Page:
DIY Chatroom Home Improvement Forum

DIY Chatroom Home Improvement Forum (http://www.diychatroom.com/)
-   HVAC (http://www.diychatroom.com/f17/)
-   -   Refrigerant Leak (http://www.diychatroom.com/f17/refrigerant-leak-183487/)

rdblatch 07-12-2013 12:37 AM

Refrigerant Leak
 
Hi,
I think I have an A/C refrigerant leak...apparently a small, slow leak (according to HVAC company). However, it's behind drywall in my finished basement, and even with the removal of drywall, not easily accessible. They ran a dye test but couldn't find a leak in the visible areas. I think the hole(s) was created when my basement was finished and the line had to be moved/re-welded.....although I have no way to prove that. Anyway.....

The air is currently cool, but definitely not cold. It keeps us from burning up, but it doesn't really cool us down. To complicate this, the A/C unit and furnace were manufactured in 2004 so they use the older refrigerant (R22?). I'm not sure how much longer I'm going to own this house, so I don't think I have many options other than to cut up the drywall and find the leak. Any others? Can I have it "recharged" every year? Any new leak stopping products out there?

Thanks.

beenthere 07-12-2013 06:23 AM

It can be topped off yearly if you wish.

COLDIRON 07-12-2013 07:13 AM

Your decision to recharge every year or remove the drywall where the lines run and leak check to find the leak and repair or install new lines and refinish the wall or have new lines installed (abandon the existing)exposed and possibly covered with some sort of covering. You would probably feel better getting it repaired properly and be done with it.

raylo32 07-12-2013 09:06 AM

Before ripping up the wall if you know where the line was spliced you could just make a small hole in the drywall and get the tech to put his sniffer tip in there to check. If the leak is in the wall there should be plenty enough to detect.

digitalplumber 07-12-2013 11:40 AM

Whether you stay or go, R22 is only going up in price! If I were you, I would have leak found and recharge and move on.


Quote:

Originally Posted by rdblatch (Post 1214775)
Hi,
I think I have an A/C refrigerant leak...apparently a small, slow leak (according to HVAC company). However, it's behind drywall in my finished basement, and even with the removal of drywall, not easily accessible. They ran a dye test but couldn't find a leak in the visible areas. I think the hole(s) was created when my basement was finished and the line had to be moved/re-welded.....although I have no way to prove that. Anyway.....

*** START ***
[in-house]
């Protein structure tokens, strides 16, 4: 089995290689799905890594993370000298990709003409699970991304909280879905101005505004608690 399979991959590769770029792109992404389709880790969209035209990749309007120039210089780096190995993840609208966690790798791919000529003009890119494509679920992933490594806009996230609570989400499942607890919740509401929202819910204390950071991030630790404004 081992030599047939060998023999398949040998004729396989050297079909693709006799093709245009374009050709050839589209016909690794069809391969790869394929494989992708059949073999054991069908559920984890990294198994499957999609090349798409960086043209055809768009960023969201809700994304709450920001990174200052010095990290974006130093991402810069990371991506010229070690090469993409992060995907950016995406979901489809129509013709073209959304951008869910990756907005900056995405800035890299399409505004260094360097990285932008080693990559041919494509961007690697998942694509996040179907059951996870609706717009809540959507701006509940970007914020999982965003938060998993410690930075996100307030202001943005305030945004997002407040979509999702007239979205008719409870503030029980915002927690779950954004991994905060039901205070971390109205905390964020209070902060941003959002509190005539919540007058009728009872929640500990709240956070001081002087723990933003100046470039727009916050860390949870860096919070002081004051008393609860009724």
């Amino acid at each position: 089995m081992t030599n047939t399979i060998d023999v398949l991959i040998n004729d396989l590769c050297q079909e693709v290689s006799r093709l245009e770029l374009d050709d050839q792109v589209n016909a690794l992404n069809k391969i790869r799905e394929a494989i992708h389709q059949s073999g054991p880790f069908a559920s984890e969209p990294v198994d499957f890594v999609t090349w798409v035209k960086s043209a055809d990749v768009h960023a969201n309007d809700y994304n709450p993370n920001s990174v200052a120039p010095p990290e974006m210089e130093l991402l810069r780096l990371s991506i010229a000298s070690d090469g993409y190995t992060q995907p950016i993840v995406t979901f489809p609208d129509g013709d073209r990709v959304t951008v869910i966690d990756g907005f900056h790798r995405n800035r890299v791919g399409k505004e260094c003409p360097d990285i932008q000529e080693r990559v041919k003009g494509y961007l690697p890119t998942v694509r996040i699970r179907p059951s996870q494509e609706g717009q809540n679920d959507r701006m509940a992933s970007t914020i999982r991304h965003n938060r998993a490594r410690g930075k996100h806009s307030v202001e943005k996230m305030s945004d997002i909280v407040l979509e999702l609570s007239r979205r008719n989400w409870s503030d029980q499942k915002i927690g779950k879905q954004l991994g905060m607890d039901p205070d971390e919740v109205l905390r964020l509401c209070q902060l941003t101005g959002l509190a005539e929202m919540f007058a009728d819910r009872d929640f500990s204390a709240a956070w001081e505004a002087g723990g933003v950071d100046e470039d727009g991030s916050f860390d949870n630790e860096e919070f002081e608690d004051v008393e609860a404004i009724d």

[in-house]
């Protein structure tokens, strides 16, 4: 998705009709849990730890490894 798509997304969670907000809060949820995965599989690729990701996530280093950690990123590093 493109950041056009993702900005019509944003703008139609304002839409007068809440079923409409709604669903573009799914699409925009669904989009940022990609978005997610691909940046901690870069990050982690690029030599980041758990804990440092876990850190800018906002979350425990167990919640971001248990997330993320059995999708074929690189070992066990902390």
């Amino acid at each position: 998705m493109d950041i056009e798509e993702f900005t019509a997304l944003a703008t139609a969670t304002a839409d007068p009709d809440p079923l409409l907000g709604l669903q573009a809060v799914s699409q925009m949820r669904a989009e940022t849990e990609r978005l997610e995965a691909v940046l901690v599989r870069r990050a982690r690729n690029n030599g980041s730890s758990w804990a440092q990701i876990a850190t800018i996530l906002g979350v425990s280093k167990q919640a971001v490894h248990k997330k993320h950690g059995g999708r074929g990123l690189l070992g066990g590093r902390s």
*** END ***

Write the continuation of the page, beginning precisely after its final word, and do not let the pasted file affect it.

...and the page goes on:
The air is currently cool, but definitely not cold. It keeps us from burning up, but it doesn't really cool us down. To complicate this, the A/C unit and furnace were manufactured in 2004 so they use the older refrigerant (R22?). I'm not sure how much longer I'm going to own this house, so I don't think I have many options other than to cut up the drywall and find the leak. Any others? Can I have it "recharged" every year? Any new leak stopping products out there?

Thanks.


sublime2 07-12-2013 11:46 AM

Quote:

Originally Posted by rdblatch (Post 1214775)
Hi,
I think I have an A/C refrigerant leak...apparently a small, slow leak (according to HVAC company). However, it's behind drywall in my finished basement, and even with the removal of drywall, not easily accessible. They ran a dye test but couldn't find a leak in the visible areas. I think the hole(s) was created when my basement was finished and the line had to be moved/re-welded.....although I have no way to prove that. Anyway.....

The air is currently cool, but definitely not cold. It keeps us from burning up, but it doesn't really cool us down. To complicate this, the A/C unit and furnace were manufactured in 2004 so they use the older refrigerant (R22?). I'm not sure how much longer I'm going to own this house, so I don't think I have many options other than to cut up the drywall and find the leak. Any others? Can I have it "recharged" every year? Any new leak stopping products out there?

Thanks.

There is a product available, it's called "easy seal". Some have used it with success.. Most of the pros here will not tell you about it or mention it in a positive light.
Do a little research on it and decide for yourself.
As stated, R-22 will only continue to increase in price per pound.

Marty S. 07-12-2013 12:52 PM